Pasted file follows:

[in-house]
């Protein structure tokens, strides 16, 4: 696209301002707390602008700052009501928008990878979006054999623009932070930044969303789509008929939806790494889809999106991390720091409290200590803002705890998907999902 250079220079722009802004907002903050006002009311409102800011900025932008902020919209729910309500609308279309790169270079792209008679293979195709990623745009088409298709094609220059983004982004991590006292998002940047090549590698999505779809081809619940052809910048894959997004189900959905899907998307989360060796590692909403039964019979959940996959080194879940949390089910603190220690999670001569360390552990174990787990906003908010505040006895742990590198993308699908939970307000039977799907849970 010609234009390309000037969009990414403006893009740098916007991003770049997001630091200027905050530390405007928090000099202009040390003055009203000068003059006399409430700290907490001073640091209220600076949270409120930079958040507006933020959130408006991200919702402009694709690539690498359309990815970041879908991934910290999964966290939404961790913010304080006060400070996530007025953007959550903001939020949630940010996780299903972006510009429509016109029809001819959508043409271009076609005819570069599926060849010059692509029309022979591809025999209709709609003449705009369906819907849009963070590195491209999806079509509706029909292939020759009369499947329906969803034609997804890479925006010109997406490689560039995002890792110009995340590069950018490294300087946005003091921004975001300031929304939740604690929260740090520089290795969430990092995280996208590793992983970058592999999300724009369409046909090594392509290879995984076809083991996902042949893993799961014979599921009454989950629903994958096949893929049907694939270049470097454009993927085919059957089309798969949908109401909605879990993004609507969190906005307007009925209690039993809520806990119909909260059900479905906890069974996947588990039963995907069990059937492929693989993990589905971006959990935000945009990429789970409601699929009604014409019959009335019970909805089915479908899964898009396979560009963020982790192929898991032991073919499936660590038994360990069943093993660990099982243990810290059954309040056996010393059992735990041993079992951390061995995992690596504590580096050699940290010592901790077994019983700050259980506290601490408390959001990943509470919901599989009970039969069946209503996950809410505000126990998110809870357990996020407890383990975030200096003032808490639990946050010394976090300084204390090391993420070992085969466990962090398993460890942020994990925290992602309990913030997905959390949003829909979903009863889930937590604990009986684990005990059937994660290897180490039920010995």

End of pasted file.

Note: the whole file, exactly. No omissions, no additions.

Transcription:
[in-house]
């Protein structure tokens, strides 16, 4: 696209301002707390602008700052009501928008990878979006054999623009932070930044969303789509008929939806790494889809999106991390720091409290200590803002705890998907999902 250079220079722009802004907002903050006002009311409102800011900025932008902020919209729910309500609308279309790169270079792209008679293979195709990623745009088409298709094609220059983004982004991590006292998002940047090549590698999505779809081809619940052809910048894959997004189900959905899907998307989360060796590692909403039964019979959940996959080194879940949390089910603190220690999670001569360390552990174990787990906003908010505040006895742990590198993308699908939970307000039977799907849970 010609234009390309000037969009990414403006893009740098916007991003770049997001630091200027905050530390405007928090000099202009040390003055009203000068003059006399409430700290907490001073640091209220600076949270409120930079958040507006933020959130408006991200919702402009694709690539690498359309990815970041879908991934910290999964966290939404961790913010304080006060400070996530007025953007959550903001939020949630940010996780299903972006510009429509016109029809001819959508043409271009076609005819570069599926060849010059692509029309022979591809025999209709709609003449705009369906819907849009963070590195491209999806079509509706029909292939020759009369499947329906969803034609997804890479925006010109997406490689560039995002890792110009995340590069950018490294300087946005003091921004975001300031929304939740604690929260740090520089290795969430990092995280996208590793992983970058592999999300724009369409046909090594392509290879995984076809083991996902042949893993799961014979599921009454989950629903994958096949893929049907694939270049470097454009993927085919059957089309798969949908109401909605879990993004609507969190906005307007009925209690039993809520806990119909909260059900479905906890069974996947588990039963995907069990059937492929693989993990589905971006959990935000945009990429789970409601699929009604014409019959009335019970909805089915479908899964898009396979560009963020982790192929898991032991073919499936660590038994360990069943093993660990099982243990810290059954309040056996010393059992735990041993079992951390061995995992690596504590580096050699940290010592901790077994019983700050259980506290601490408390959001990943509470919901599989009970039969069946209503996950809410505000126990998110809870357990996020407890383990975030200096003032808490639990946050010394976090300084204390090391993420070992085969466990962090398993460890942020994990925290992602309990913030997905959390949003829909979903009863889930937590604990009986684990005990059937994660290897180490039920010995």